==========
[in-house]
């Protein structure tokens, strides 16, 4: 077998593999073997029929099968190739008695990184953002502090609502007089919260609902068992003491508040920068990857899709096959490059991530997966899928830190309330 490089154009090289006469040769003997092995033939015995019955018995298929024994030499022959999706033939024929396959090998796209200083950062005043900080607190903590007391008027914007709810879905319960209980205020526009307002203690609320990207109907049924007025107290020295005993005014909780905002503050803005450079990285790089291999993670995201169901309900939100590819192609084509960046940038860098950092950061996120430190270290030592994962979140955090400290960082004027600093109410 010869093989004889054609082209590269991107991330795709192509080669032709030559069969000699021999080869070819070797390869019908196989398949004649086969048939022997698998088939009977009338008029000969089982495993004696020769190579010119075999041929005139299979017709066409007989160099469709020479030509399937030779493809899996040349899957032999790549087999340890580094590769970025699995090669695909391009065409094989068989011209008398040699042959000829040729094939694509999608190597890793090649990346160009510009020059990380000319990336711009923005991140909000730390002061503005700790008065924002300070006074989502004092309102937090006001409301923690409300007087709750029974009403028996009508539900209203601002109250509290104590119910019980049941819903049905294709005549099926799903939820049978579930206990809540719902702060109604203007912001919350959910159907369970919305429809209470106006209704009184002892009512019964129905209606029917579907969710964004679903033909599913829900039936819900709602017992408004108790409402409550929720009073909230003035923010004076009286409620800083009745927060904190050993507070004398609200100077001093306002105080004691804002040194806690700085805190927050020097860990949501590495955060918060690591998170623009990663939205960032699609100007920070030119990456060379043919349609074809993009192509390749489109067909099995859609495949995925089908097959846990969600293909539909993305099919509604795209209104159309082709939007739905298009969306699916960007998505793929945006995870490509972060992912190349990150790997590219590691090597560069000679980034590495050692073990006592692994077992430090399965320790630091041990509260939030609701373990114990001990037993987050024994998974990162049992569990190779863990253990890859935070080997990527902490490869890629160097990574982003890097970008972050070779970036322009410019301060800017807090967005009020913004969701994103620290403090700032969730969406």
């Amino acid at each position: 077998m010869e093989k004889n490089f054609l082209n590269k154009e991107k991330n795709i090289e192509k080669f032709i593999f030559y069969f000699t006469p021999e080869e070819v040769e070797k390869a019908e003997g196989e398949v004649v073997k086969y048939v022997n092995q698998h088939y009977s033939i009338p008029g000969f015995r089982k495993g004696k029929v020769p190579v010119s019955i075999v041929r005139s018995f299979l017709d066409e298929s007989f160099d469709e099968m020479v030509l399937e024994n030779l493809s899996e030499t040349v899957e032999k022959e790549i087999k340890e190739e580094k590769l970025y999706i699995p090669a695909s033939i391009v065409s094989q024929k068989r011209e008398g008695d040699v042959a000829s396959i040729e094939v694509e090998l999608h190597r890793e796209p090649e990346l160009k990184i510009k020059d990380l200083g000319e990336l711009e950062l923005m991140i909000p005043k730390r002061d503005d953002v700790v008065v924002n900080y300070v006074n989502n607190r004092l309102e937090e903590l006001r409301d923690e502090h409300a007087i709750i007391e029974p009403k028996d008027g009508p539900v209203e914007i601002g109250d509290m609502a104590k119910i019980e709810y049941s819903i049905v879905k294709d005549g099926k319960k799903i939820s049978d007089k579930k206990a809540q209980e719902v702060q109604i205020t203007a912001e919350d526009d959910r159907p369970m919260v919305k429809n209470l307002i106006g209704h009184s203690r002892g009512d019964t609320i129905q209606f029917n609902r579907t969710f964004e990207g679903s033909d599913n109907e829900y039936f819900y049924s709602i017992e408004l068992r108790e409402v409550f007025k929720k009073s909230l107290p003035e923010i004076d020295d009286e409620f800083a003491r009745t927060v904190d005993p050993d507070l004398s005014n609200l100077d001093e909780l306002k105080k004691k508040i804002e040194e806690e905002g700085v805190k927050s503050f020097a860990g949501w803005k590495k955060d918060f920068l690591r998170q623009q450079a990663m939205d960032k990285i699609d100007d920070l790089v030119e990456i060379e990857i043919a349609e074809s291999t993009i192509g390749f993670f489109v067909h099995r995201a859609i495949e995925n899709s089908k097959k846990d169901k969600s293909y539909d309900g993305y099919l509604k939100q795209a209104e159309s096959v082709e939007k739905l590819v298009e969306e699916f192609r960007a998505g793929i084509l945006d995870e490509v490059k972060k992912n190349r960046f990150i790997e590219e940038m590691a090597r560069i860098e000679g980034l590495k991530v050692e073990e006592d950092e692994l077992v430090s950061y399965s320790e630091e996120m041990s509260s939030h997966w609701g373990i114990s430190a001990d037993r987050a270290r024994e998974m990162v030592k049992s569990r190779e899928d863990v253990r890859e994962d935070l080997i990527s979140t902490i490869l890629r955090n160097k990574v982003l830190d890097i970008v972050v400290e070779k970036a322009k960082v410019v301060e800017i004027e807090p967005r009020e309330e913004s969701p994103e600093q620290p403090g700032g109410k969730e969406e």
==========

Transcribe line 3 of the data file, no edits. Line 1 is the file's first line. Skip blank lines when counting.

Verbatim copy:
């Amino acid at each position: 077998m010869e093989k004889n490089f054609l082209n590269k154009e991107k991330n795709i090289e192509k080669f032709i593999f030559y069969f000699t006469p021999e080869e070819v040769e070797k390869a019908e003997g196989e398949v004649v073997k086969y048939v022997n092995q698998h088939y009977s033939i009338p008029g000969f015995r089982k495993g004696k029929v020769p190579v010119s019955i075999v041929r005139s018995f299979l017709d066409e298929s007989f160099d469709e099968m020479v030509l399937e024994n030779l493809s899996e030499t040349v899957e032999k022959e790549i087999k340890e190739e580094k590769l970025y999706i699995p090669a695909s033939i391009v065409s094989q024929k068989r011209e008398g008695d040699v042959a000829s396959i040729e094939v694509e090998l999608h190597r890793e796209p090649e990346l160009k990184i510009k020059d990380l200083g000319e990336l711009e950062l923005m991140i909000p005043k730390r002061d503005d953002v700790v008065v924002n900080y300070v006074n989502n607190r004092l309102e937090e903590l006001r409301d923690e502090h409300a007087i709750i007391e029974p009403k028996d008027g009508p539900v209203e914007i601002g109250d509290m609502a104590k119910i019980e709810y049941s819903i049905v879905k294709d005549g099926k319960k799903i939820s049978d007089k579930k206990a809540q209980e719902v702060q109604i205020t203007a912001e919350d526009d959910r159907p369970m919260v919305k429809n209470l307002i106006g209704h009184s203690r002892g009512d019964t609320i129905q209606f029917n609902r579907t969710f964004e990207g679903s033909d599913n109907e829900y039936f819900y049924s709602i017992e408004l068992r108790e409402v409550f007025k929720k009073s909230l107290p003035e923010i004076d020295d009286e409620f800083a003491r009745t927060v904190d005993p050993d507070l004398s005014n609200l100077d001093e909780l306002k105080k004691k508040i804002e040194e806690e905002g700085v805190k927050s503050f020097a860990g949501w803005k590495k955060d918060f920068l690591r998170q623009q450079a990663m939205d960032k990285i699609d100007d920070l790089v030119e990456i060379e990857i043919a349609e074809s291999t993009i192509g390749f993670f489109v067909h099995r995201a859609i495949e995925n899709s089908k097959k846990d169901k969600s293909y539909d309900g993305y099919l509604k939100q795209a209104e159309s096959v082709e939007k739905l590819v298009e969306e699916f192609r960007a998505g793929i084509l945006d995870e490509v490059k972060k992912n190349r960046f990150i790997e590219e940038m590691a090597r560069i860098e000679g980034l590495k991530v050692e073990e006592d950092e692994l077992v430090s950061y399965s320790e630091e996120m041990s509260s939030h997966w609701g373990i114990s430190a001990d037993r987050a270290r024994e998974m990162v030592k049992s569990r190779e899928d863990v253990r890859e994962d935070l080997i990527s979140t902490i490869l890629r955090n160097k990574v982003l830190d890097i970008v972050v400290e070779k970036a322009k960082v410019v301060e800017i004027e807090p967005r009020e309330e913004s969701p994103e600093q620290p403090g700032g109410k969730e969406e």